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Siemens Gamesa hires new executives as COVID-19 helps cut $1.2 billion from sales outlook

MADRID (Reuters) - Siemens Gamesa SGREN.MC named new senior executives on Thursday as the wind turbine maker sought to tackle a coronavirus-driven downturn that has led the group to cut its sales outlook for the year by 1 billion euros ($1.18 billion).

The Siemens Gamesa logo is displayed outside the company headquarters in Zumudio, near Bilbao, Spain, November 28, 2017. REUTERS/Vincent West/Files

Despite a widespread shift to renewable energy sources, profiting from making wind turbines has become trickier in recent years as governments move towards competitive auctions for power production.

The added impact of coronavirus will be harsher than expected, the company said, with lower turbine sales and slower project execution in northern Europe all contributing to a predicted negative operating margin on full year earnings.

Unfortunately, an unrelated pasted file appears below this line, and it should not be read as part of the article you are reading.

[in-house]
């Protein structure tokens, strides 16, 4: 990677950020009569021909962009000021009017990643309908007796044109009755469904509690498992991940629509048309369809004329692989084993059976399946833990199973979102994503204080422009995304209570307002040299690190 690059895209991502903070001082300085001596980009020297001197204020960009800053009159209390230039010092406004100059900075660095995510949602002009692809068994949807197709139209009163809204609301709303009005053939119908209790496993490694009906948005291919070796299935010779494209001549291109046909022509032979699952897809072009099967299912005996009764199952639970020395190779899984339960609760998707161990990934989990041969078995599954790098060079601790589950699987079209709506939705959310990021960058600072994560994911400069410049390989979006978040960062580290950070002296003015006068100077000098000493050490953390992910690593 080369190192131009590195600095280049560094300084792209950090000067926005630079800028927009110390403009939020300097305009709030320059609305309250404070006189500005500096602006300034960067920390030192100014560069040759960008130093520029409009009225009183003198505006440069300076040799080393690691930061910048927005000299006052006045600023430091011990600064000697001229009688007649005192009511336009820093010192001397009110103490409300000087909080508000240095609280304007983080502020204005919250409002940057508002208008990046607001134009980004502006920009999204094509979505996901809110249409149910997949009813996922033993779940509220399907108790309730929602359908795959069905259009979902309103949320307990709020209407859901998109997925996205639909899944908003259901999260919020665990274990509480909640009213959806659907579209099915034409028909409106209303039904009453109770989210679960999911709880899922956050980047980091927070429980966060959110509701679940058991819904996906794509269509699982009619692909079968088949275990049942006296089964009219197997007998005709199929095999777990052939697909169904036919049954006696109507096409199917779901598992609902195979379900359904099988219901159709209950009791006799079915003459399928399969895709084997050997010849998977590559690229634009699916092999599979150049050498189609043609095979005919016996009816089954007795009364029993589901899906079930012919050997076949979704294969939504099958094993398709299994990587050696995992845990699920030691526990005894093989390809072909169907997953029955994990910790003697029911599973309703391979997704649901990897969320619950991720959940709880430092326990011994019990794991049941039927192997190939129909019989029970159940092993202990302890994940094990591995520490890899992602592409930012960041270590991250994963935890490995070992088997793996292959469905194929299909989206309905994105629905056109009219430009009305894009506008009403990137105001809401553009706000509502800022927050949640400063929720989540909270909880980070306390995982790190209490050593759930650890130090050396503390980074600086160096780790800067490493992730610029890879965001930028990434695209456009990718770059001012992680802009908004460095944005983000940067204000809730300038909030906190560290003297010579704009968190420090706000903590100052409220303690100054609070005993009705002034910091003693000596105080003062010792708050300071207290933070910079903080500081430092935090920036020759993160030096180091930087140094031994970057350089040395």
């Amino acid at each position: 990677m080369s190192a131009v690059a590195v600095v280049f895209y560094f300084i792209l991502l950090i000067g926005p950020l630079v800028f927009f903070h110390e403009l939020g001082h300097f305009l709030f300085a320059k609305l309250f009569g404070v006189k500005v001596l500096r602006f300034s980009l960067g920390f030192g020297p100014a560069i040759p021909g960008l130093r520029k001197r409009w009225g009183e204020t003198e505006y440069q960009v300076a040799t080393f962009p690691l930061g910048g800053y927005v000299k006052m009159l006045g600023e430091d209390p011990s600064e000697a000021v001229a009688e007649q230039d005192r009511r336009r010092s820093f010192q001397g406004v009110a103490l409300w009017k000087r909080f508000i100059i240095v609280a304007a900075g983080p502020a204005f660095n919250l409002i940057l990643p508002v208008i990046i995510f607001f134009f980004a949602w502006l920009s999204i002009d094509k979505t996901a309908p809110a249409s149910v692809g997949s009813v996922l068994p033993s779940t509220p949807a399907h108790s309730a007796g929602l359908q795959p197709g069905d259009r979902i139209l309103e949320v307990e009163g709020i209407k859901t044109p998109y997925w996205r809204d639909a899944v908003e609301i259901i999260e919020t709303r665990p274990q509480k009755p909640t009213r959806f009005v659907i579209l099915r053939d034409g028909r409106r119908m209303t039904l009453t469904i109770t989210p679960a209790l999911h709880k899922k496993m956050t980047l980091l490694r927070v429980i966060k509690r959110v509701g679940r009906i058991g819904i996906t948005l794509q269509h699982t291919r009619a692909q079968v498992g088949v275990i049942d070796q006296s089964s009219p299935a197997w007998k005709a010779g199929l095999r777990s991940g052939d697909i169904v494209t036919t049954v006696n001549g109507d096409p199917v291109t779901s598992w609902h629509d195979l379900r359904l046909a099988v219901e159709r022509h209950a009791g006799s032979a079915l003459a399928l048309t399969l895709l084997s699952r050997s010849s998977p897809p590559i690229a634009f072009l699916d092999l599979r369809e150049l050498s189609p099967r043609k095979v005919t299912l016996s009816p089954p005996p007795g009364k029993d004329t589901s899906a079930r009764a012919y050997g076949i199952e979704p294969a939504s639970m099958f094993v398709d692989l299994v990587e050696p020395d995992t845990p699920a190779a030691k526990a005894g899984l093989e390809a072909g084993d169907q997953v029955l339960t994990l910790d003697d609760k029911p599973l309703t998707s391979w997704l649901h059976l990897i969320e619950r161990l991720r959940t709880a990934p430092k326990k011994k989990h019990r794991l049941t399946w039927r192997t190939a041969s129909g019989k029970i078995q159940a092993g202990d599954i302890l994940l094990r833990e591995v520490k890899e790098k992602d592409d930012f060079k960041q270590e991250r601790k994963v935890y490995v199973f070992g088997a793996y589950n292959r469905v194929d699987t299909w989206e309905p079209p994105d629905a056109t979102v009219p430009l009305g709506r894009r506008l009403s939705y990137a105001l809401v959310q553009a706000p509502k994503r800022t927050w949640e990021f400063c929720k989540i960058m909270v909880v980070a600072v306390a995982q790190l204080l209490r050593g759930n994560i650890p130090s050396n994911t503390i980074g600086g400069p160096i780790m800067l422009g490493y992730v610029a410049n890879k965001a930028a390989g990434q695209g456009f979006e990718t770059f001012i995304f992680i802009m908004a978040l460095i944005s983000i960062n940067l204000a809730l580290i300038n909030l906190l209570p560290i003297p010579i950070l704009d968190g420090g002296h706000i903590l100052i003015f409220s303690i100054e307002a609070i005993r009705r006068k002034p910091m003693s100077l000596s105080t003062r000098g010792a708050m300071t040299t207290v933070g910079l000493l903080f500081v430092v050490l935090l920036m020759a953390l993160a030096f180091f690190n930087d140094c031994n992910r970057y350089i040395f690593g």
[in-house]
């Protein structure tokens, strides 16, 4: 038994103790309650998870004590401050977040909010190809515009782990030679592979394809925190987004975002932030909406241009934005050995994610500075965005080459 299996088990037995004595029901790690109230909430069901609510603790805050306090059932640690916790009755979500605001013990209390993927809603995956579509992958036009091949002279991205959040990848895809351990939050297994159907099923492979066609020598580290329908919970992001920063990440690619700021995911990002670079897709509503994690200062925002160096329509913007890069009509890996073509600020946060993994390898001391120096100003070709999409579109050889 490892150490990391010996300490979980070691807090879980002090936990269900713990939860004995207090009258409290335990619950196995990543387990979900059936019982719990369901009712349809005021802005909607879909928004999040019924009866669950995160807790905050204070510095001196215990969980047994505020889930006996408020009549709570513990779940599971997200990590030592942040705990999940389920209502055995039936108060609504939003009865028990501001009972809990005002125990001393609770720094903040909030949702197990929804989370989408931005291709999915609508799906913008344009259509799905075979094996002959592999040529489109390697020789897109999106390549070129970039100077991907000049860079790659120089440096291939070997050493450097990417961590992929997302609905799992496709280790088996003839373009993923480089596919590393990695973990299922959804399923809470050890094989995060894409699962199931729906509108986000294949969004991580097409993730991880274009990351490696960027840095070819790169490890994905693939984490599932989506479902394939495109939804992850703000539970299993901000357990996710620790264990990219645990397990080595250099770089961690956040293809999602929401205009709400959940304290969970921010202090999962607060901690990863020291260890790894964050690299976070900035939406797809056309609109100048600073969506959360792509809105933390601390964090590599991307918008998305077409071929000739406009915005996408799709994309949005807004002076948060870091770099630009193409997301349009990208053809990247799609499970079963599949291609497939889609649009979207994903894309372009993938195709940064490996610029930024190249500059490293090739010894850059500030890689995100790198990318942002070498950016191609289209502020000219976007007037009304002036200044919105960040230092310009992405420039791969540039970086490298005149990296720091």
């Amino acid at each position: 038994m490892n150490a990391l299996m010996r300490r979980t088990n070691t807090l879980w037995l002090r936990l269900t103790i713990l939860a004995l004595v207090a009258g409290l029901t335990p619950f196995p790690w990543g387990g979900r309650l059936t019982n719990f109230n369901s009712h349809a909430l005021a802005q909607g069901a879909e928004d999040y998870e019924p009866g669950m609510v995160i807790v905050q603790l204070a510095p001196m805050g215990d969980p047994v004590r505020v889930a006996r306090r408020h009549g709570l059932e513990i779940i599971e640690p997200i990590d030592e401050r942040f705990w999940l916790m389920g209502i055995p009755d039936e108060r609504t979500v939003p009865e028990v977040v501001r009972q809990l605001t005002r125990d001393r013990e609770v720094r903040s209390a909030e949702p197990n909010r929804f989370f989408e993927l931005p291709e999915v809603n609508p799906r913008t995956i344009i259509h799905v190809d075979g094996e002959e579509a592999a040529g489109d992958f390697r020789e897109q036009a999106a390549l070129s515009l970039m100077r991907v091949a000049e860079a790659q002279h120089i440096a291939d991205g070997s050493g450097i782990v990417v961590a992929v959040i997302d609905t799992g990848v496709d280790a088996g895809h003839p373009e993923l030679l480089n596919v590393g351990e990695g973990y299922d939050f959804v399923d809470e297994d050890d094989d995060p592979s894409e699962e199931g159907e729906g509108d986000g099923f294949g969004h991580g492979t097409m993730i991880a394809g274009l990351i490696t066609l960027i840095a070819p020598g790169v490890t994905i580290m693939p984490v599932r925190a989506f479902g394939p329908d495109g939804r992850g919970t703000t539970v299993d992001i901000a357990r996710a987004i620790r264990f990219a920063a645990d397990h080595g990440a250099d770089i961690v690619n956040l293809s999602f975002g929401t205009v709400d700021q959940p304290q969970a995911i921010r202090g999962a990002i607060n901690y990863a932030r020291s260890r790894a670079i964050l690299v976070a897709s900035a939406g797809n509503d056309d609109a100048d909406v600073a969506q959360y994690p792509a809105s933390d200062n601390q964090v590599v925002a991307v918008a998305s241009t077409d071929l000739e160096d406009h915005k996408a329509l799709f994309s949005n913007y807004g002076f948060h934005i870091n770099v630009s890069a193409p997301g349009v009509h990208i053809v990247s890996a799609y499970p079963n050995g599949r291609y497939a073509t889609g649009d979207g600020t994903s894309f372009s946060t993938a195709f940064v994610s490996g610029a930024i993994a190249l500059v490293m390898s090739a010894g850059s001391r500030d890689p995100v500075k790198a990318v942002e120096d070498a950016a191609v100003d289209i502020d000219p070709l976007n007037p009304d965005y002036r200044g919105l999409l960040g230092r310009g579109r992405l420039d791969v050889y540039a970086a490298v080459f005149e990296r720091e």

Chief Executive Andreas Nauen, who took over last month, said the appointments - including that of NH Hotels’ executive Beatriz Puente as CFO from Dec. 1 - was aimed at driving a turnaround.

The troubled onshore unit will get a new chief in the form of Lars Bondo Krogsgaard, formerly co-CEO of MHI Vestas and CEO of Nordex Acciona. Juan Gutierrez will move from heading services in the Americas to running the global services unit.

They face industry-wide challenges such as the high cost of steel - partly due to trade battles between the United States and China - as well as snarled supply chains, halted manufacturing and projects delayed by the pandemic.

Sales fell 8.4% in April through June compared with a year before, while the company made a loss before interest and tax, which also excludes other items, of 161 million euros, with a margin relative to sales of negative 6.7%.

Despite the falling numbers, shares rose and were still leading gainers on a broadly negative Madrid bourse .IBEX, up 5.4% on the day at 1349 GMT.

Orders shrank 44% annually because of COVID-19, an economic slowdown in India and uncertainty in Mexico.

Nauen said last week some of the setbacks had been of the company’s own making, and some were external.

“We have no illusions about the difficult circumstances we find ourselves in, and we are fully focused on turning the ship around,” he said.

Reporting by Inti Landauro; Editing by Ingrid Melander, David Holmes and Jan Harvey